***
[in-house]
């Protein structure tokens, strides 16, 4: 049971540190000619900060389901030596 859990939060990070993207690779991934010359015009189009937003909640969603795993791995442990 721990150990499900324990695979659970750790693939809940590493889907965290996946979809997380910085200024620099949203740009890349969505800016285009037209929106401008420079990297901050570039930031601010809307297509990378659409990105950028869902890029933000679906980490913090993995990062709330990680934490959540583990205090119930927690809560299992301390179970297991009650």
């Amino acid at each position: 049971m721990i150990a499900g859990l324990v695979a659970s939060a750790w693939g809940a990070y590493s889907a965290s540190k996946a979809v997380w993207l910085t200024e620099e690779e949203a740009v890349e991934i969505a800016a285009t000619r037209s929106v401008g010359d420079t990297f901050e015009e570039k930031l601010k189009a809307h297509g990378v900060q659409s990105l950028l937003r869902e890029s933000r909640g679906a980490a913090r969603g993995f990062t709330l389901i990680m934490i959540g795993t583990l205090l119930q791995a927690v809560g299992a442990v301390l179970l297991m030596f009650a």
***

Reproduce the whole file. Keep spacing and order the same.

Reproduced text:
[in-house]
């Protein structure tokens, strides 16, 4: 049971540190000619900060389901030596 859990939060990070993207690779991934010359015009189009937003909640969603795993791995442990 721990150990499900324990695979659970750790693939809940590493889907965290996946979809997380910085200024620099949203740009890349969505800016285009037209929106401008420079990297901050570039930031601010809307297509990378659409990105950028869902890029933000679906980490913090993995990062709330990680934490959540583990205090119930927690809560299992301390179970297991009650």
């Amino acid at each position: 049971m721990i150990a499900g859990l324990v695979a659970s939060a750790w693939g809940a990070y590493s889907a965290s540190k996946a979809v997380w993207l910085t200024e620099e690779e949203a740009v890349e991934i969505a800016a285009t000619r037209s929106v401008g010359d420079t990297f901050e015009e570039k930031l601010k189009a809307h297509g990378v900060q659409s990105l950028l937003r869902e890029s933000r909640g679906a980490a913090r969603g993995f990062t709330l389901i990680m934490i959540g795993t583990l205090l119930q791995a927690v809560g299992a442990v301390l179970l297991m030596f009650a």